Dr. Waldron’s book “Baptist Roots in America: The Historical Background of Reformed Baptists in America” is available from Grace Immanuel Reformed Baptist Church,  Grand Rapids, Michigan’s SermonAudio page.

Roots

See Dr. Jeffrey T. Riddle‘s review at Christ Reformed Baptist Church, Charlottesville, Virginia:

Waldron concludes: “Any church, therefore, determined to preach and practice the whole counsel of God in American today must be ready for war. It must be ready to be called many things by those who believe in autonomous freedom and worship at the shrine of individual liberty! Even those who should know better may be alienated by the spirit of the age. Yet the war is not unwinnable…. The secret of winning the war is not compromise with the spirit of this age. It is uncompromising obedience to God which holds the promise of his blessing.”

 

Closing Reflection:

Samuel Waldron has given us some keen insights on understanding not just the state of Baptists in America but of contemporary evangelicalism in general. Every Virginia Baptist, in particular, should read this booklet. True to Waldron’s thesis, Calvinistic Virginia Baptists (born of the merger of Regular and Separate Baptists in the early 19th century) loosened their doctrinal convictions in the post Civil War era. One can clearly trace this if he goes back and reads the articles in the Religious Herald, the newspaper of Virginia Baptists. J. B. Jeter (1802-1880) was the last Calvinistic editor of the Religious Herald. With the transition to R. H. Pitt a period of doctrinal decline was hastened. Pitt used the pages of the Herald, for example, to speak out against the adoption of the Baptist Faith and Message in 1925 (the SBC answer to the fundamentalist-modernist controversy). “Freedom” became more important than “purity.” “Anti-creedalism” has subsequently led to liberalism. Waldron offers a compelling analysis of the Baptist trajectory, and a stirring challenge for faithful living in these days.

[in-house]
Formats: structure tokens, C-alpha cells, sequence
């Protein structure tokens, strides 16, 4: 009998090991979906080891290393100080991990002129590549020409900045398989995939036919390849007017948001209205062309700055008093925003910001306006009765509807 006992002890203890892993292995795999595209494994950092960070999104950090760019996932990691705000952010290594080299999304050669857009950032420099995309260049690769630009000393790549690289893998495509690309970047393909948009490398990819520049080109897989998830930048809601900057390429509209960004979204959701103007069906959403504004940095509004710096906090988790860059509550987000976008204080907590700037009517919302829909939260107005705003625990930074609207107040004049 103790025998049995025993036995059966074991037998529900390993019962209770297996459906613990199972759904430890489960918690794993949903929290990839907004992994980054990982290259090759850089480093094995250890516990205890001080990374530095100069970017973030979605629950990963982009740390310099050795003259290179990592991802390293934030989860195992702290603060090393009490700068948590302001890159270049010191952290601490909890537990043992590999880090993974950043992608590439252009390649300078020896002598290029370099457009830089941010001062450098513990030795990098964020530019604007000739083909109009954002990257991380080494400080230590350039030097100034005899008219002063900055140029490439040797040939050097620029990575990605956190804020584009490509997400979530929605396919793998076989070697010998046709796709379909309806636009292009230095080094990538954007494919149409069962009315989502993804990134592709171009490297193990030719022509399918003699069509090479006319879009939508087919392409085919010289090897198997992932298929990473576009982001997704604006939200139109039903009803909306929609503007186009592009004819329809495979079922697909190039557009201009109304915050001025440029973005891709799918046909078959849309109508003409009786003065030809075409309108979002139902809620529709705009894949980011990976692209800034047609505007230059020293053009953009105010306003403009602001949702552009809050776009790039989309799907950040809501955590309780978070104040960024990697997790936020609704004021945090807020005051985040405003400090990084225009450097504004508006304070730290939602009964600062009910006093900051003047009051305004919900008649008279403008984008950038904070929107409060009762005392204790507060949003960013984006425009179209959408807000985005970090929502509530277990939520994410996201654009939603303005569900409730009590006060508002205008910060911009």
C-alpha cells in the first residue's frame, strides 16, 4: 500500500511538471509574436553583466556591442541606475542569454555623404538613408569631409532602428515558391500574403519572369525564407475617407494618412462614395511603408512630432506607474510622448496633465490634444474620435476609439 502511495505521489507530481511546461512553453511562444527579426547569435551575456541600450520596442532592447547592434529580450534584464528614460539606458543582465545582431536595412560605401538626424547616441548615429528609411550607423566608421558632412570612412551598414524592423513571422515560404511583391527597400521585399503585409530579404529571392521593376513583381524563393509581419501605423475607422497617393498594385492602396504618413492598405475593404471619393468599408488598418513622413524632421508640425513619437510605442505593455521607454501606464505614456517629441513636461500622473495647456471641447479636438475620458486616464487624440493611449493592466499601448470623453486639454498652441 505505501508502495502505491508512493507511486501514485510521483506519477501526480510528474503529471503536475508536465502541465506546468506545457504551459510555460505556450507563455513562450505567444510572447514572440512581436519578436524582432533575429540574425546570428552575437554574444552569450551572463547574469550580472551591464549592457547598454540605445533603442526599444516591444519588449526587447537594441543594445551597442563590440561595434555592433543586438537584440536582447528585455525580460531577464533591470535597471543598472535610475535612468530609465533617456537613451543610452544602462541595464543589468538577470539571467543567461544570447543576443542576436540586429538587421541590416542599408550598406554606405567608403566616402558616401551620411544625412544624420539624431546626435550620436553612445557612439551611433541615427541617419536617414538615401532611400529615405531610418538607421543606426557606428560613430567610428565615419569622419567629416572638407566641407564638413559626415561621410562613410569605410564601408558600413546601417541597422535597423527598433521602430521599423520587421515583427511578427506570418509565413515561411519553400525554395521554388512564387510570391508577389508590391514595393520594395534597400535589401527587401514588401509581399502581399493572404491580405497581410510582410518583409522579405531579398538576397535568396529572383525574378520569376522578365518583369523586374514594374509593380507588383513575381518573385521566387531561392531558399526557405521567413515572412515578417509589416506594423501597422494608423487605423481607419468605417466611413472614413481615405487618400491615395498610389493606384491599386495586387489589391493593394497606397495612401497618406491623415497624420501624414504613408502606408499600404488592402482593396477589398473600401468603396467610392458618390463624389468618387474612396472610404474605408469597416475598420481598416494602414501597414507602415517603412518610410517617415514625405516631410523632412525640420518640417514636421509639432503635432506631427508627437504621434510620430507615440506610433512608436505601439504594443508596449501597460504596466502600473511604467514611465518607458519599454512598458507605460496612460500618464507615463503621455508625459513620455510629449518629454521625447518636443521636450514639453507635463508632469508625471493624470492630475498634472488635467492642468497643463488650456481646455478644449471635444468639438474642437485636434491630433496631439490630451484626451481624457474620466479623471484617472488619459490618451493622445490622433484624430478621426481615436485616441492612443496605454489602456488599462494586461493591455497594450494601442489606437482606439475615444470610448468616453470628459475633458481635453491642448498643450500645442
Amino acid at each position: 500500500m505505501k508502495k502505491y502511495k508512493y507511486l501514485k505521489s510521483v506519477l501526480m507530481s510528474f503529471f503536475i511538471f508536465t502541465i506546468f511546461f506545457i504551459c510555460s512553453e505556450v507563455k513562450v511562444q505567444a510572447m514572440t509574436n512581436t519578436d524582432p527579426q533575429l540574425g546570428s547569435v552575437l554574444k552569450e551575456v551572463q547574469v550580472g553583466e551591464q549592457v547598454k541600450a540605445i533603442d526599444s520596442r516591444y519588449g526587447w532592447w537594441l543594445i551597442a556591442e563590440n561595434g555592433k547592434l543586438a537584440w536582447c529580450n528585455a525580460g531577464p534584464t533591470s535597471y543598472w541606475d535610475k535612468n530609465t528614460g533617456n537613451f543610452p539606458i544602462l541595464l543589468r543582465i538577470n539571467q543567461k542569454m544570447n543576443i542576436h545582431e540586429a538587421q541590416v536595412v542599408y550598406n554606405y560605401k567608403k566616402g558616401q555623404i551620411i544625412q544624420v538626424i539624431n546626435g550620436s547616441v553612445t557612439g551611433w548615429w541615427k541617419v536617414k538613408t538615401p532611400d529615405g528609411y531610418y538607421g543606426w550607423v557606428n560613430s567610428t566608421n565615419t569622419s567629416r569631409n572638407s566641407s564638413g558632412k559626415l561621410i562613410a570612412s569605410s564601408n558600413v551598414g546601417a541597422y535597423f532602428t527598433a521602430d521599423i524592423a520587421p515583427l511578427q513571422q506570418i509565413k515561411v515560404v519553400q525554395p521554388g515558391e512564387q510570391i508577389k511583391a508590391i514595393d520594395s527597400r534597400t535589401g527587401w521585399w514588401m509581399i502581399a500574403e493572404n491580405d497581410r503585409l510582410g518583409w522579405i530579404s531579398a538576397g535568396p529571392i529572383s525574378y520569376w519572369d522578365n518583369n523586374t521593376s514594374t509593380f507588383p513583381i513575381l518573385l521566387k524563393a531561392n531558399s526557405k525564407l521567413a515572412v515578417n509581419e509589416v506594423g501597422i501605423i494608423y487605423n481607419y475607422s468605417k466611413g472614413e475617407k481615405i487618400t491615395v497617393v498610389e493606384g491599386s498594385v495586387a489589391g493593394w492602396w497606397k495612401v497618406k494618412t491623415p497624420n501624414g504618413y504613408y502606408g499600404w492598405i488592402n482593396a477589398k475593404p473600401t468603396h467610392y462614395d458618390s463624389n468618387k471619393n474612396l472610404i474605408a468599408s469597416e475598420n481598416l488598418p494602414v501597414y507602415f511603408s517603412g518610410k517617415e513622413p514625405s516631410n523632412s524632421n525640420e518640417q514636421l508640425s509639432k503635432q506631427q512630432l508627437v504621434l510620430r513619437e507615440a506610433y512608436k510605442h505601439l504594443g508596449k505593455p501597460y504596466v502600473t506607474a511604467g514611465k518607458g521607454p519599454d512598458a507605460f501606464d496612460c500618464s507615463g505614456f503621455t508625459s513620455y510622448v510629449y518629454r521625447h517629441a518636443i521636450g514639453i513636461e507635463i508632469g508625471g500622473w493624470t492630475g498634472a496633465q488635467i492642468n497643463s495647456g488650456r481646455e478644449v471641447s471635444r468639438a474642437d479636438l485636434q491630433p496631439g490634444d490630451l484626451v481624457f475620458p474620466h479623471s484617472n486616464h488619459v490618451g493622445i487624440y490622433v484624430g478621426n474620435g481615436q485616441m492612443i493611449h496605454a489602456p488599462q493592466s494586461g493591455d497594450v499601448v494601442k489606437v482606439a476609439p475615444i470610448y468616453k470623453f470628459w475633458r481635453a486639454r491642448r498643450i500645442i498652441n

Hercules Collins’ Orthodox Catechism

An Orthodox Catechism Title PageOur very own Junior reproduced The Orthodox Catechism, below is an intro, and a link to the Scrib’d version.

In 1680, Pastor Hercules_Collins of Old Gravel Lane Particular Baptist Church, London, England, and Subscriber to the Second London Baptist Confession of Faith, revised the Heidelberg_Catechism for his church and published it as the Orthodox Catechism.

Included in the Orthodox Catechism are two sections rejected by the 1677 General Assembly of Particular Baptists, those being “Of Singing of Psalms and &” and “Of the Laying on of Hands”. Although rejected by the London Assembly, these two sections were added by the Philadelphia Baptist Association to the Second London Baptist Confession of Faith and published in 1742 as the Philadelphia Baptist Confession of Faith.

Get it here.

Credo-Baptism During The Reformation

Reformed Forum’s Christ the Center podcast, a while back, interviewed James Dolezal on Credo Baptism during the Reformation, great listen:

” James Dolezal argues for viewing three distinct categories: Anabaptists, general baptists, and particular baptists. The theological differences between these groups are as great as the differences among all forms of paedo-baptism.”

Audio: